Primum non nocere- 4 things that a health care worker should do to prevent to get sick or when in sick

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The health care workers (HCW) are as vulnerable as the rest of the population to infectious diseases. The majority of HCW despite that they are sick, will come to work in order to provide care to their patients. But, is this the best way to help our patients? Although infection control traditionally has centered on prevention of transmission of infections between patients, relatively little attention has been focused on the dangers of ill HCWs. A new study published on JAMA pediatrics use an anonymous survey of more than 900 physicians working at a large children’s hospital and focus on the role of “presenteeism”—going to work while experiencing symptoms—as a risk to patients. Over 80% of respondents had worked with patients while sick; many pointed to a personal moral obligation they feel to the patient and a desire to avoid burdening colleagues but also identified a system that increasingly emphasizes productivity (Szymczak  JE, et al.  JAMA Pediatr. doi:10.1001/jamapediatrics.2015.0684).

Identifying the problem and look after a solution, which is prioritizing patient safety,  should be central in any hospital planning. However, the HCW can contribute to this planning by following some basic principles. Here we point our 4 things that a HCW should do to prevent disease or when sick in order to protect his/her colleagues and patients:

  1. Is not all about you- The pull of ‘presenteeism’

One study suggested that presenteeism costs the American economy up to $150 billion US a year, as ill workers perform well below their usual levels while they pass on their ailments to their co-workers. A Cornell University study found that presenteeism could account for as much as 61 per cent of the total cost of worker illness — or as little as 18 per cent (http://www.cbc.ca/news/technology/when-to-call-in-sick-1.776675). While to come to work feels to be the right thing to do, to spread a common cold or a severe infection to your patients or colleagues will not make you particularly popular. You should keep yourself at home than joining your team at your workplace.

  1. Exert positive peer pressure

Encourage colleagues who are sick to avoid  come to work. “Bosses need to pay attention to both sides of the coin of presenteeism and absenteeism,” said Gary Johns, a management professor at the John Molson School of Business at Concordia University in Montreal. “Our peers are a stronger constraint than any policy,” Johns said (http://www.cbc.ca/news/health/sick-doctors-admit-to-spreading-infections-at-work-1.3139583).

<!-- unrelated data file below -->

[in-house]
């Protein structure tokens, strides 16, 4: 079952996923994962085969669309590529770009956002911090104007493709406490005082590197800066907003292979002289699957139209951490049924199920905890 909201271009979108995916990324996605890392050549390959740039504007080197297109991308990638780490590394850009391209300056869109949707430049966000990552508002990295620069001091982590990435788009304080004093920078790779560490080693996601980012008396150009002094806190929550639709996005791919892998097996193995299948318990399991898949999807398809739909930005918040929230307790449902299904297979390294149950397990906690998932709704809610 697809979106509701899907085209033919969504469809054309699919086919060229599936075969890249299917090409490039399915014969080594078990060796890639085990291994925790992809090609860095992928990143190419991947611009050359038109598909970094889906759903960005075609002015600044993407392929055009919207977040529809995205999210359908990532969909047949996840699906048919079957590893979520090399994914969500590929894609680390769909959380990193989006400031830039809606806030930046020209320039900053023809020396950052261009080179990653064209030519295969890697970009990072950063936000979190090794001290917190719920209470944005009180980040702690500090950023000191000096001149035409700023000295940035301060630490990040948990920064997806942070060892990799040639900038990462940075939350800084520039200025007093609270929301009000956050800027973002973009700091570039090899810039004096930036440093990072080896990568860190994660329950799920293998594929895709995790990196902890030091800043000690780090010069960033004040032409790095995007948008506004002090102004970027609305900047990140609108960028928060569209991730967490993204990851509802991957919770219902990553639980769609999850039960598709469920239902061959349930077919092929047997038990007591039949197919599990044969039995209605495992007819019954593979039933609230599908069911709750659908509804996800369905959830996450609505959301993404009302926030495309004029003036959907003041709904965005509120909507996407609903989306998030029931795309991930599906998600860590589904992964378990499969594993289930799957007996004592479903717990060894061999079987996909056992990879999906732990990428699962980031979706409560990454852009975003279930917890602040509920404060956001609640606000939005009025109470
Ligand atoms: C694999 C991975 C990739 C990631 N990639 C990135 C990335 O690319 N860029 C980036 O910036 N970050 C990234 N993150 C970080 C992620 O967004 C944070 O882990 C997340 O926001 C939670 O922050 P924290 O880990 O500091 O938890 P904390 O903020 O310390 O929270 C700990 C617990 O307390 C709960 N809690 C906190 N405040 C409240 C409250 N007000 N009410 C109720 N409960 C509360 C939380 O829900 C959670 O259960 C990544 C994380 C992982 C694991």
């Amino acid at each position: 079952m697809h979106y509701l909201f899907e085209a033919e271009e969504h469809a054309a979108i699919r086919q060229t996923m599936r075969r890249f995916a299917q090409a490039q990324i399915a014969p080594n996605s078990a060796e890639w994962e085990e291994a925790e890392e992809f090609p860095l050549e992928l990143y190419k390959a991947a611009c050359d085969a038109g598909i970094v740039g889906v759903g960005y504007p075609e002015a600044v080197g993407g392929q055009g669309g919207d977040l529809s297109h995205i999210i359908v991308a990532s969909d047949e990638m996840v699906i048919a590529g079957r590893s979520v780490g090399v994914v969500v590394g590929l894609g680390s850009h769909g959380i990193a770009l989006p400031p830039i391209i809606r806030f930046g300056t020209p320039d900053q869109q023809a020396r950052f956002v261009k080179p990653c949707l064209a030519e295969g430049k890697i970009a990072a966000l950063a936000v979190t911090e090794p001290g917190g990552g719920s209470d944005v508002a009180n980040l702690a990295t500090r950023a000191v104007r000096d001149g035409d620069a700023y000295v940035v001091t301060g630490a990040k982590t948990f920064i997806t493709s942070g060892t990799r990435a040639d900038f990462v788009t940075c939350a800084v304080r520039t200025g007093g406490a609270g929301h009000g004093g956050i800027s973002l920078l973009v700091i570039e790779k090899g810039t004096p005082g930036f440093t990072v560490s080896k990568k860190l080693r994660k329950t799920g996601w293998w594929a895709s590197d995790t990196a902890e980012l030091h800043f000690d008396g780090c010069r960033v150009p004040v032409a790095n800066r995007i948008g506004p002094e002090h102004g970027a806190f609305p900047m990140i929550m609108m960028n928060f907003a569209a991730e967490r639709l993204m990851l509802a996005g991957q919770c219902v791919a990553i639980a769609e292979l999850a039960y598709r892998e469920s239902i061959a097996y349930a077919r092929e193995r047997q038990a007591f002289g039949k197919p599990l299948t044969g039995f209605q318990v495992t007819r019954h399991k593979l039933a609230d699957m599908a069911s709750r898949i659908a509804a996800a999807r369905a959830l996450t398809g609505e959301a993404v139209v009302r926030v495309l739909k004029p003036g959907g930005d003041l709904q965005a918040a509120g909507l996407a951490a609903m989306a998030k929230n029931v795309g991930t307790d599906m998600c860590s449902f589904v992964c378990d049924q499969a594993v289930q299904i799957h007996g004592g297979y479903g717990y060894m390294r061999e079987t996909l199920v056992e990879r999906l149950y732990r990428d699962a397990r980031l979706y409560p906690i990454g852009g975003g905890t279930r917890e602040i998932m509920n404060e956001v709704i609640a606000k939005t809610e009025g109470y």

1. Take the flu shot

Vaccination significantly reduces the risk to get the flu. Do a favor to your peers and patients and take the flu shot every year. Renzo Bertolini of the Canadian Centre for Occupational Health and Safety says it’s critical that employers take a more active role: “They can come up with policies like offering free flu shots at work,” Bertolini said (http://www.cbc.ca/news/technology/when-to-call-in-sick-1.776675).

  1. Avoid to get sick at work

It is not a secret that hospitals are full of dangerous germs with many of the resistant to multiple antibiotics. Don’t bring those nasty guests with you at home: wash your hands thoroughly and often, avoid surfaces that may be contaminated – such as in washrooms- and use a hand sanitizer.

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3 thoughts on “Primum non nocere- 4 things that a health care worker should do to prevent to get sick or when in sick

  1. Great post Andreas! You write very clearly and you have a good grasp on the conversational voice that I think is important for health blog posts. Your information seems very timely and well chosen from good sources. I would definitely take this as a blog of authority and that you know what you are talking about. One thing I would recommend is to double and triple check your grammar before posting. It can take somebody out of the post when they are reading little grammatical issues.

  2. The comment on encouraging others not to come to work . . . man I wish that would happen more often! There is definitely an unspoken rule about coming to work regardless of condition. It reminds me of the Ebola case and the healers! That one famous healer spread Ebola because people visited her a lot and they went to her funeral! If patients are coming to us for health, and we are sick, we can spread diseases rampantly! Here here for taking a sick day as a doc! Thanks Andreas!

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